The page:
I’m going to throw another idea out there for those who haven’t stopped reading in disgust – what is the purpose of Game of Thrones? At the very basic level, it’s here for entertainment, and if the quality of entertainment is measured in the size of it’s following, then Game of Thrones is the bloody king. With that established we need to consider what has made it so big, especially for a genre show that does not typically bring in the mainstream crowd. Excellent writing, casting, performances and the scale of the show go some way to explain it, but another part of the reason is that it challenges us.
The actions of the characters, the sudden deaths and the ambiguity of what is right and wrong plays heavily into the shows popularity. The most memorable moments are those that challenged us, the viewers. Who can forget the shock at the execution of Eddard Stark, who up until that point had been portrayed as the hero of the series? We thought we were familiar with the tropes – he’s the good person in the world of darkness who maintains his values in the face of adversity and wins the day. Then he got beheaded. His son rose an army and went for revenge, and that ended in the now infamous Red Wedding.
Game of Thrones has set out to challenge us. It pushes boundaries of what we expect and what we can accept, and even what is right and what is wrong. The rape of Sansa Stark fits into this concept, and can even be seen as an escalation. As the story continues the stakes are raised and the consequences become harsher. For some viewers this continuous pushing of our sensibilities and values is eventually going to be to much. With the brutal sexual assault of a well established and highly sympathetic character, who had already survived much unscathed, some viewers will be willing to tune out. That’s fine. If this isn’t your cup of tea then no-one will force you to drink it.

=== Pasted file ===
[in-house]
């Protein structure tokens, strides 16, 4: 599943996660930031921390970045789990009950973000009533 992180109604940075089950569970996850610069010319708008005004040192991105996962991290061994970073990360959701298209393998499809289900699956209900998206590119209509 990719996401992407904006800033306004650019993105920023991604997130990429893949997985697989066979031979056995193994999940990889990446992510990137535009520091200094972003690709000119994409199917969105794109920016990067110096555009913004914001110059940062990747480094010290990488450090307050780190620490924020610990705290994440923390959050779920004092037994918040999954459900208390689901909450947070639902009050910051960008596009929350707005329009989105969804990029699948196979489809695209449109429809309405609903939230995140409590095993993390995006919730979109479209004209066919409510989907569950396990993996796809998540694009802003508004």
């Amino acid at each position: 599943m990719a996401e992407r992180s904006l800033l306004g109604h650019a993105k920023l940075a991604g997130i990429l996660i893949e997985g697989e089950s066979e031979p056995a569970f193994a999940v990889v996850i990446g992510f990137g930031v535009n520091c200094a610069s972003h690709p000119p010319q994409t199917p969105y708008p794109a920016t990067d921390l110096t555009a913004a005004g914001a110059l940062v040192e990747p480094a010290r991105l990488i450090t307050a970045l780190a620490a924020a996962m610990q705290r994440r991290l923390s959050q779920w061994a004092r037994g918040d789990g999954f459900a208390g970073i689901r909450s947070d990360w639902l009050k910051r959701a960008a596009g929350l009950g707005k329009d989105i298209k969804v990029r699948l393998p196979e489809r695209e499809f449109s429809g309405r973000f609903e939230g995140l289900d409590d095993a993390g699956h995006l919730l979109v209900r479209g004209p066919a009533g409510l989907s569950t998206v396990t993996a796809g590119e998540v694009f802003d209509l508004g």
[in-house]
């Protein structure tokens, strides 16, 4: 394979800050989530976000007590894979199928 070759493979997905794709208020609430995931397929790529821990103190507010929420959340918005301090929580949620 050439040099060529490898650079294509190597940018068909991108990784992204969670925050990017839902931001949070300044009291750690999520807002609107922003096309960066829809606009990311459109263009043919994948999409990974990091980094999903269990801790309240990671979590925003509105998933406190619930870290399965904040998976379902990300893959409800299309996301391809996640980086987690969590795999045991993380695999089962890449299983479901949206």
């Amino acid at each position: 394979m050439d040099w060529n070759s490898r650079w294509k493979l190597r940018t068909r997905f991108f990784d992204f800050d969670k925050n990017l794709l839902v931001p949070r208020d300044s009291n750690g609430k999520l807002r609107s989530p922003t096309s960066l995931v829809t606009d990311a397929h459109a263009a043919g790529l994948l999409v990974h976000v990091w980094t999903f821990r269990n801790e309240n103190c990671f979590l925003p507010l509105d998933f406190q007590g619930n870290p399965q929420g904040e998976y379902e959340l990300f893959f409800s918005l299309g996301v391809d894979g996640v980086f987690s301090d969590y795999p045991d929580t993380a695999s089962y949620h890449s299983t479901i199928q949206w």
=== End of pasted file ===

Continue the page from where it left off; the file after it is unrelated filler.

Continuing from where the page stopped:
The scene makes sense in context of the story and fictional world, and for the characters involved. Claiming that it’s anything else is erroneous. It’s also an established part of the show, one could argue that it’s not the worst depiction of sexual violence the show has presented (the sexual torture of Theon and Ramsey’s hunting activities, for example). Turning it into another argument about depiction of women or rape culture sounds like some commentators are looking for ammunition for their set argument.
Now this image is somewhat counter to a point made before, but I’m stuck for final statement and it made me chuckle.
Reblogged this on blacklightmafia.
After disagreeing with, but deeply scouring through both of these articles, I feel I understand now why this particular uproar has occurred.
Instead of referring to rape as a “hot topic” which it most certainly is not, I implore you to make a simple generalisation: How often do you think that someone would encounter male genital mutilation, molten gold over someone’s head, or someone being burnt alive during their everyday life?
Now how often, or even how easy (for sake of a better word) is it for someone to experience non-consensual sex in their everyday life? This isn’t a ‘hot topic’ it’s a topic that hits closer to home.